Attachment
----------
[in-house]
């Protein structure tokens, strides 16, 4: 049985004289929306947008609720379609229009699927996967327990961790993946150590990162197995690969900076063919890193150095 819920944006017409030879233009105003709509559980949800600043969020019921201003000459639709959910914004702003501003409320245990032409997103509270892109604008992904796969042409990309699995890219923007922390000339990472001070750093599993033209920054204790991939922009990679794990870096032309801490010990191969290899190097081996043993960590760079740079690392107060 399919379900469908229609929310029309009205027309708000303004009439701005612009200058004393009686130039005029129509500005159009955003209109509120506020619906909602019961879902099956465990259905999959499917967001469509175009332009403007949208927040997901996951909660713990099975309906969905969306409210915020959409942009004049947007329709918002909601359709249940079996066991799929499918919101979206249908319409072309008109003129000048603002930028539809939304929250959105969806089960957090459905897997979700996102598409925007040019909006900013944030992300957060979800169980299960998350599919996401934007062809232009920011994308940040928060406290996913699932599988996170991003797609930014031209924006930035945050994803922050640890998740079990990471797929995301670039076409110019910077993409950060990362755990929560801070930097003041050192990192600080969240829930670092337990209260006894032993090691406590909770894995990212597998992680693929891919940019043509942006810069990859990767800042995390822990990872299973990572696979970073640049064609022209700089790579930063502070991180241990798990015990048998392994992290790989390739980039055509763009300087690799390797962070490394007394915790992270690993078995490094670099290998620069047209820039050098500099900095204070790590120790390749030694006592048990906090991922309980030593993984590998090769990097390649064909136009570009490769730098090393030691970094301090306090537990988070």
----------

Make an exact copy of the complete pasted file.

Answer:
[in-house]
């Protein structure tokens, strides 16, 4: 049985004289929306947008609720379609229009699927996967327990961790993946150590990162197995690969900076063919890193150095 819920944006017409030879233009105003709509559980949800600043969020019921201003000459639709959910914004702003501003409320245990032409997103509270892109604008992904796969042409990309699995890219923007922390000339990472001070750093599993033209920054204790991939922009990679794990870096032309801490010990191969290899190097081996043993960590760079740079690392107060 399919379900469908229609929310029309009205027309708000303004009439701005612009200058004393009686130039005029129509500005159009955003209109509120506020619906909602019961879902099956465990259905999959499917967001469509175009332009403007949208927040997901996951909660713990099975309906969905969306409210915020959409942009004049947007329709918002909601359709249940079996066991799929499918919101979206249908319409072309008109003129000048603002930028539809939304929250959105969806089960957090459905897997979700996102598409925007040019909006900013944030992300957060979800169980299960998350599919996401934007062809232009920011994308940040928060406290996913699932599988996170991003797609930014031209924006930035945050994803922050640890998740079990990471797929995301670039076409110019910077993409950060990362755990929560801070930097003041050192990192600080969240829930670092337990209260006894032993090691406590909770894995990212597998992680693929891919940019043509942006810069990859990767800042995390822990990872299973990572696979970073640049064609022209700089790579930063502070991180241990798990015990048998392994992290790989390739980039055509763009300087690799390797962070490394007394915790992270690993078995490094670099290998620069047209820039050098500099900095204070790590120790390749030694006592048990906090991922309980030593993984590998090769990097390649064909136009570009490769730098090393030691970094301090306090537990988070």